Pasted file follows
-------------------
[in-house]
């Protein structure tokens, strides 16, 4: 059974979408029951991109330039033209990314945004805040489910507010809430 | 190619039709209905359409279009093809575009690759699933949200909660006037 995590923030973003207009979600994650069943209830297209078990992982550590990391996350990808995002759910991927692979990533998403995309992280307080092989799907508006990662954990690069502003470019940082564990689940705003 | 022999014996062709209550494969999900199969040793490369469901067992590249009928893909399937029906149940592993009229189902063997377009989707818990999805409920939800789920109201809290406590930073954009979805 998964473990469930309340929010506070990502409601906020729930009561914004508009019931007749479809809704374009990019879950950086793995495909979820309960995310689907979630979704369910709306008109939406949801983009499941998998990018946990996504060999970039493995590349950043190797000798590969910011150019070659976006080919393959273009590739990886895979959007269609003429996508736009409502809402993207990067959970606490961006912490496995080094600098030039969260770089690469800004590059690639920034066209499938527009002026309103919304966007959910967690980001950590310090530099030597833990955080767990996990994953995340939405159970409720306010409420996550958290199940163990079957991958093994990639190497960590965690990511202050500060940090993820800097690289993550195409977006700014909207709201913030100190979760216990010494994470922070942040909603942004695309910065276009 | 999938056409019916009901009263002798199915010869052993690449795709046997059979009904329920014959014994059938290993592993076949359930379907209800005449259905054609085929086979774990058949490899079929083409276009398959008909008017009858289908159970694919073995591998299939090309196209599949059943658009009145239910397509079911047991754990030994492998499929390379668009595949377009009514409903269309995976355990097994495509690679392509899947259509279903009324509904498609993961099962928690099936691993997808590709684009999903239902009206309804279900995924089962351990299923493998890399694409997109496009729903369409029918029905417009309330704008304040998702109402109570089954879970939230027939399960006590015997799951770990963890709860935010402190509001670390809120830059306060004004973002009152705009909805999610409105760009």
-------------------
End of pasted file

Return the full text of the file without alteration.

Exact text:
[in-house]
């Protein structure tokens, strides 16, 4: 059974979408029951991109330039033209990314945004805040489910507010809430 | 190619039709209905359409279009093809575009690759699933949200909660006037 995590923030973003207009979600994650069943209830297209078990992982550590990391996350990808995002759910991927692979990533998403995309992280307080092989799907508006990662954990690069502003470019940082564990689940705003 | 022999014996062709209550494969999900199969040793490369469901067992590249009928893909399937029906149940592993009229189902063997377009989707818990999805409920939800789920109201809290406590930073954009979805 998964473990469930309340929010506070990502409601906020729930009561914004508009019931007749479809809704374009990019879950950086793995495909979820309960995310689907979630979704369910709306008109939406949801983009499941998998990018946990996504060999970039493995590349950043190797000798590969910011150019070659976006080919393959273009590739990886895979959007269609003429996508736009409502809402993207990067959970606490961006912490496995080094600098030039969260770089690469800004590059690639920034066209499938527009002026309103919304966007959910967690980001950590310090530099030597833990955080767990996990994953995340939405159970409720306010409420996550958290199940163990079957991958093994990639190497960590965690990511202050500060940090993820800097690289993550195409977006700014909207709201913030100190979760216990010494994470922070942040909603942004695309910065276009 | 999938056409019916009901009263002798199915010869052993690449795709046997059979009904329920014959014994059938290993592993076949359930379907209800005449259905054609085929086979774990058949490899079929083409276009398959008909008017009858289908159970694919073995591998299939090309196209599949059943658009009145239910397509079911047991754990030994492998499929390379668009595949377009009514409903269309995976355990097994495509690679392509899947259509279903009324509904498609993961099962928690099936691993997808590709684009999903239902009206309804279900995924089962351990299923493998890399694409997109496009729903369409029918029905417009309330704008304040998702109402109570089954879970939230027939399960006590015997799951770990963890709860935010402190509001670390809120830059306060004004973002009152705009909805999610409105760009």